Abdullah Ibrahim Bio, Age, Education, Wife, Children, Ekaya, Struggle, African Dawn

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Abdullah Ibrahim Biography

Abdullah Ibrahim is a South African composer and pianist whose music is influenced by a variety of musical genres, including gospel music from the AME Church and Ragas to traditional African songs and the multicultural port areas of Cape Town. He is regarded as the leading figure in Cape jazz, a subgenre, and is best known for his jazz composition “Mannenberg,” which became a well-known anti-apartheid anthem.

Abdullah Ibrahim Age

He is 88 years old as of 2022. He was born on 9 October 1934 in Cape Town, South Africa. He celebrates his birthday on 9 October.

Abdullah Ibrahim Family

Adolph Johannes Brand was baptized in Ibrahim’s name. He belongs to a mixed-race family, which makes him a Colored person under the apartheid system. His mother was a church pianist, and her musical style would continue to influence him.

Abdullah Ibrahim Education

He started taking piano lessons when he was seven years old, and he made his professional debut at the age of 15. He went to Trafalgar High School in District Six of Cape Town.

Abdullah Ibrahim Wife | Children

He was married to the late Sathima Bea Benjamin, who was a South African vocalist and composer. His wife died on 20 August 2013 at the age of 76. The couple separated two years before her death. They are the parents of Jean Grae and Tsakwe Brand.

Abdullah Ibrahim Ekaya

Ibrahim started a band called Ekaya, which means “home,” in 1983. He also led a number of trios, big bands, and other special projects.

Abdullah Ibrahim Struggle

The documentaries A Brother with Perfect Timing (1987) and A Struggle for Love (2005, directed by Ciro Cappellari) both feature Ibrahim as their subject.

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Abdullah Ibrahim African Dawn

Ibrahim released the solo piano album African Dawn. The album was recorded by pianist Abdullah Ibrahim in June 1982. It pays tribute to fellow musicians Billy Strayhorn, Thelonious Monk, and John Coltrane. Enja Records released African Dawn. Ibrahim “displays his South African heritage and his optimistic view of the future in his unique brand of jazz,” according to an AllMusic reviewer. African Dawn is a fine illustration of his abilities as a solo pianist.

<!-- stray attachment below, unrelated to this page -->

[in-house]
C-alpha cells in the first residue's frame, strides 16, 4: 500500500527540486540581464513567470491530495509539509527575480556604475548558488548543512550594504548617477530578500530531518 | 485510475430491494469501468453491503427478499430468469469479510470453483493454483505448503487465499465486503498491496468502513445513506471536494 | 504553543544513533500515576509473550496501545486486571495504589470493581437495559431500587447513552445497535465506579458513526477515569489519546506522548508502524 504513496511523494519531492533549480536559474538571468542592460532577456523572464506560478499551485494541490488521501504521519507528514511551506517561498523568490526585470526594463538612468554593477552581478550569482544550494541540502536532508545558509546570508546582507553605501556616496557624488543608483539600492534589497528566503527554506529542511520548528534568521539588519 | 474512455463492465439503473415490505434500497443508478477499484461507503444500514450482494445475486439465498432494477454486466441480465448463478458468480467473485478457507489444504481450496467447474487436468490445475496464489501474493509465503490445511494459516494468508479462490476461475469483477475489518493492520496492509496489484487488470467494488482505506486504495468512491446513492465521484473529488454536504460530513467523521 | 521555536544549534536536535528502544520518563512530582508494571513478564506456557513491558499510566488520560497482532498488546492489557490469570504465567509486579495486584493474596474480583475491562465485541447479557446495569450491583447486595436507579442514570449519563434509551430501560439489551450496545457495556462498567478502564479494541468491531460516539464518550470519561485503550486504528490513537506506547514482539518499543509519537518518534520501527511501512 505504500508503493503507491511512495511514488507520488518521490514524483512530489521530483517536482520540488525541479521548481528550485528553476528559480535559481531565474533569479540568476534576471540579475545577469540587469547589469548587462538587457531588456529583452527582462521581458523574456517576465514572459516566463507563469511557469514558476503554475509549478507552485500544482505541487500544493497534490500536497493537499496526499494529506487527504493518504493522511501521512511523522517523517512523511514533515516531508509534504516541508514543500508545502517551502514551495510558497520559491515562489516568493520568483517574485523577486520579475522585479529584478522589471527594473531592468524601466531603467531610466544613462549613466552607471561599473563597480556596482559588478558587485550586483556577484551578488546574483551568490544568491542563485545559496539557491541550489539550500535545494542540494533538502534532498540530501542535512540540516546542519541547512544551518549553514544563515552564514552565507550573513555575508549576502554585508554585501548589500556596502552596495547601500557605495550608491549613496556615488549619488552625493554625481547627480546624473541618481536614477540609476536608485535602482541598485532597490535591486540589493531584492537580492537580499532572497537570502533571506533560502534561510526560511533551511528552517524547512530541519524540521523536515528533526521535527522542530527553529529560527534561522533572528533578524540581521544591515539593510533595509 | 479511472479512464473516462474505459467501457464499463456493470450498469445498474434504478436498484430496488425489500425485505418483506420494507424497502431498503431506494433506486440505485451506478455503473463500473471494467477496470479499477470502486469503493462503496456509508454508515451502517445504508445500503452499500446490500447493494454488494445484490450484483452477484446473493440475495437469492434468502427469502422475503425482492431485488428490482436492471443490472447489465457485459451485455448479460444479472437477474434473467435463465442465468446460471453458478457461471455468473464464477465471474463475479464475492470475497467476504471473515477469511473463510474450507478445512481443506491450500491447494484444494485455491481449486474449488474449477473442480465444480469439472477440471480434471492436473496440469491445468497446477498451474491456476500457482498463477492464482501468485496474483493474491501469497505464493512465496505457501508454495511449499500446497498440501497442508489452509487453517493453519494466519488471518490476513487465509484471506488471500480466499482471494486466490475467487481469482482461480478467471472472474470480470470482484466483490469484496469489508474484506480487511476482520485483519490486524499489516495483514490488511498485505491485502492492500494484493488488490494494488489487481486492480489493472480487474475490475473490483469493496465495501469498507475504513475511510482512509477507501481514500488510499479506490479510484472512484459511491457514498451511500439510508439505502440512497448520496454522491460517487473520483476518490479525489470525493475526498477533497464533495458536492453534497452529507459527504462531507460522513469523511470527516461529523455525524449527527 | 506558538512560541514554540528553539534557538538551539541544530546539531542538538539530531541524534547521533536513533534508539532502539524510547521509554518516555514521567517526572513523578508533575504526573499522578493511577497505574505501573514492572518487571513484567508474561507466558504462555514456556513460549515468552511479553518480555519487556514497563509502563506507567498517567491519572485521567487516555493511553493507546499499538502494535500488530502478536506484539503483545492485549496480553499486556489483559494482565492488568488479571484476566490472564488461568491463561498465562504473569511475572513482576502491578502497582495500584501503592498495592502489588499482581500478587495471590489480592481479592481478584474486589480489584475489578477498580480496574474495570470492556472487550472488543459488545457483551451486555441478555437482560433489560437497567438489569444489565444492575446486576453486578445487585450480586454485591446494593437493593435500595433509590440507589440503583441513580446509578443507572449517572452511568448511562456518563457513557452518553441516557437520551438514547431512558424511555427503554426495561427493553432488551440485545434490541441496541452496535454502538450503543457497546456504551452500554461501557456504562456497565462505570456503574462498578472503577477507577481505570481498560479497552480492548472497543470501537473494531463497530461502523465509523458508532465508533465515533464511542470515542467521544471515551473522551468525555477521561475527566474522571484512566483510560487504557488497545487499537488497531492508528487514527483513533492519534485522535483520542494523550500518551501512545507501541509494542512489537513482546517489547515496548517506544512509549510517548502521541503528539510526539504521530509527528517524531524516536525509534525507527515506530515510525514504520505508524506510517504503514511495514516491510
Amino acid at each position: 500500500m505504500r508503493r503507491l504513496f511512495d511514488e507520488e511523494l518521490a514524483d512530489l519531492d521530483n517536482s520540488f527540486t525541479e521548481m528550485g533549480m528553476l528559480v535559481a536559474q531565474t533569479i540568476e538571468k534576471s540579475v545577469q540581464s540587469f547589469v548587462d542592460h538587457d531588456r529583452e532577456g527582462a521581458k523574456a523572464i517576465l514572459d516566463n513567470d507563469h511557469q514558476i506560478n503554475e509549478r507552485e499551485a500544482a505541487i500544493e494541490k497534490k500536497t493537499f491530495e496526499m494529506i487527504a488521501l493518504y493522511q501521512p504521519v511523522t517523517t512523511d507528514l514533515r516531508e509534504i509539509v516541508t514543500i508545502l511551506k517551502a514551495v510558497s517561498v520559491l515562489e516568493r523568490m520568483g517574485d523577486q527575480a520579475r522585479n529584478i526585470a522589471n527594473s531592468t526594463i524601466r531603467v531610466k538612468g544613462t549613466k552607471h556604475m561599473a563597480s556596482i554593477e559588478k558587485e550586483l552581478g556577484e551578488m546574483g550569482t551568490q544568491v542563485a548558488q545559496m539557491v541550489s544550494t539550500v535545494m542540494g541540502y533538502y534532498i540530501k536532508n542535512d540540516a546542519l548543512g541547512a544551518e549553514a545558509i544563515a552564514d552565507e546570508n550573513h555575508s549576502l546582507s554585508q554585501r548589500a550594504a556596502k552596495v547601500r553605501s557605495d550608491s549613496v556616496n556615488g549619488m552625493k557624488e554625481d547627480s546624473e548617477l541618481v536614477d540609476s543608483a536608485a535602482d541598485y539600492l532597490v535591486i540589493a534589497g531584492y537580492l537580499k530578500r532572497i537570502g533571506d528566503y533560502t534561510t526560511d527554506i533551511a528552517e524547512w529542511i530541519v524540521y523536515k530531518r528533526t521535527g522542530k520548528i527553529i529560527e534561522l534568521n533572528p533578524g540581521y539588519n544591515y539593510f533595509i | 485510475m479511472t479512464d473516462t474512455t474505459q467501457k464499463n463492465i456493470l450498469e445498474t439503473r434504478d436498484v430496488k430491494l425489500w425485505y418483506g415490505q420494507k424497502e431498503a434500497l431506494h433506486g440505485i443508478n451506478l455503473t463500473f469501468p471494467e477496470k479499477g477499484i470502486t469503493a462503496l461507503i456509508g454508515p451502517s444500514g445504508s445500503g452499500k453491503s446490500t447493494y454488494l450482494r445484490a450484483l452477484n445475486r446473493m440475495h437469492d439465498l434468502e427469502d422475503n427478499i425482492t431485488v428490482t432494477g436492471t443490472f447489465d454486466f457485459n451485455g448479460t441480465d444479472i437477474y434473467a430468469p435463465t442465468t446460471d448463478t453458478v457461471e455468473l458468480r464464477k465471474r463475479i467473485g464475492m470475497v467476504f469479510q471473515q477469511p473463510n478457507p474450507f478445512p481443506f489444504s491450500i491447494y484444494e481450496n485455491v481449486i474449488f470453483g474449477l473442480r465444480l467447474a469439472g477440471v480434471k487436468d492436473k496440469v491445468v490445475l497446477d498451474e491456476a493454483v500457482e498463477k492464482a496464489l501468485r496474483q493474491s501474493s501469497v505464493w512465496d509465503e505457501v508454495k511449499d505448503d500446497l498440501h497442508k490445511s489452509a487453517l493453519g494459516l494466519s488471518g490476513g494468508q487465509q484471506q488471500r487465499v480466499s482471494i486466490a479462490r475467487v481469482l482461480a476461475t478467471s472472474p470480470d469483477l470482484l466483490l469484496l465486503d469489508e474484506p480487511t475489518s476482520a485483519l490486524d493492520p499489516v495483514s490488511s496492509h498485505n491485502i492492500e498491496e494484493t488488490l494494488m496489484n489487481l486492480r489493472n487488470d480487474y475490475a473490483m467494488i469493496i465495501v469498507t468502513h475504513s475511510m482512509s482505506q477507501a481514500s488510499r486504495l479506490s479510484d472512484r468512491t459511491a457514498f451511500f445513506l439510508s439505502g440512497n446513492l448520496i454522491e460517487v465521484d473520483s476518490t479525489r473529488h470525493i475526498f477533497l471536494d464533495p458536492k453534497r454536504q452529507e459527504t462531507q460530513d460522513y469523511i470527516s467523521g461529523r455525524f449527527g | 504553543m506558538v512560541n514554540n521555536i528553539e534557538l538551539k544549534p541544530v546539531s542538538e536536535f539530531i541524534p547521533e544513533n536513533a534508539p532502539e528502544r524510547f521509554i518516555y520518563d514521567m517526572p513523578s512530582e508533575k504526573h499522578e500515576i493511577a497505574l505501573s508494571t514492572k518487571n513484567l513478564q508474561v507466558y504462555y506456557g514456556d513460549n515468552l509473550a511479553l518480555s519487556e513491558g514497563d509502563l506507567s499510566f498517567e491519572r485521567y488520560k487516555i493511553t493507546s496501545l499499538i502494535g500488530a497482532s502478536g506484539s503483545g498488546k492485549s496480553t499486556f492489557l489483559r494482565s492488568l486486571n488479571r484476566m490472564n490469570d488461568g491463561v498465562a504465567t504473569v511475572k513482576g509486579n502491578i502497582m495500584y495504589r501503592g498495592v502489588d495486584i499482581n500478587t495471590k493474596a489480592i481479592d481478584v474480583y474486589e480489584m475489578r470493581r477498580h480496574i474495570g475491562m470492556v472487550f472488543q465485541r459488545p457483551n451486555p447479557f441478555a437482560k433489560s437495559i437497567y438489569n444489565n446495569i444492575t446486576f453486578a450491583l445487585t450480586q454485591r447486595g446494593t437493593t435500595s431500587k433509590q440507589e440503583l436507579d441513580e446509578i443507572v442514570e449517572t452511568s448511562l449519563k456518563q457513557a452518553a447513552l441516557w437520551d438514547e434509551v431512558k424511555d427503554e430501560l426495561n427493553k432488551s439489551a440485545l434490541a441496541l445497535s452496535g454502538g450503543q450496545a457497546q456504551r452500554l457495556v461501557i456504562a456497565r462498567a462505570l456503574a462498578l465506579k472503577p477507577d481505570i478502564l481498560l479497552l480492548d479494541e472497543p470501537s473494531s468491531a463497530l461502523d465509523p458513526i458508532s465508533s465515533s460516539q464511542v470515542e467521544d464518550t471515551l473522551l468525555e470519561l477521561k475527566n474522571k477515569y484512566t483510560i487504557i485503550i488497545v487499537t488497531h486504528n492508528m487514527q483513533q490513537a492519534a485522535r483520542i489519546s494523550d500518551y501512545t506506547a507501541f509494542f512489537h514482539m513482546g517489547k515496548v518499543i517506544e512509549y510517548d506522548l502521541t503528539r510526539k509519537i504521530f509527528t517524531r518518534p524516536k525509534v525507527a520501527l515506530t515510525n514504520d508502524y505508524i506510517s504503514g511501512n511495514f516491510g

Abdullah Ibrahim African Piano

Ibrahim released a solo piano album in 1969 called African Piano. Four years later, in 1991, it was first made available on CD. In October 1969, the album was recorded live at Jazzhus Montmartre in Copenhagen. The album’s eight tracks are all original compositions by Ibrahim and are performed as one continuous piece. After 1965’s Reflections, this was Ibrahim’s second album as a solo piano artist.

On March 1, 1973, JAPO Records, a division of ECM Records, released African Piano on record as an LP. ECM released its first CD in 1991. Following that, the label reissued it on CD as part of their Re: series of solutions. Dollar Brand was the title given to the LP version; After the pianist changed his name, reissues were issued under his name.

Abdullah Ibrahim Photo
Abdullah Ibrahim Photo

Abdullah Ibrahim African River

Ibrahim released the album African River in 1989. The reviewer on AllMusic gave the album high marks, writing: The vibrant ensembles and frequently memorable compositions are more important than the individual musicians. It was called “absolutely superb and a vivid extension of the kind of arrangements Ibrahim had attempted on African Space Program” by the Penguin Guide to Jazz.

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Abdullah Ibrahim Banyana

Ibrahim released the jazz album Banyana – Children of Africa in 1976. In January 1976, the album was recorded. It is mostly a piano trio recording, with Roy Brooks on drums, Cecil McBee on bass, and Abdullah Ibrahim on piano. Ibrahim also sings and plays the soprano saxophone on “Ishmael.” Enja Records released the album. “Some of the unpredictable music gets a bit intense (Ibrahim is in consistently adventurous form), but his flights always return to earth and have an air of optimism,” the AllMusic reviewer concluded. a truly individualist effort that is above average.” It was described as “a set of strongly colored African themes, containing the germ of Ibrahim’s work with Carlos Ward and Ekaya in the 1980s,” according to the Penguin Guide to Jazz.

Abdullah Ibrahim Cape Town

He started the Cape Town Jazz Orchestra, an 18-piece big band that started in September 2006, and the “M7” academy for South African musicians in 1999. In 1968, Ibrahim briefly returned to Cape Town. That year, he converted to Islam and changed his name to Abdullah Ibrahim. In 1970, he made a pilgrimage to Mecca.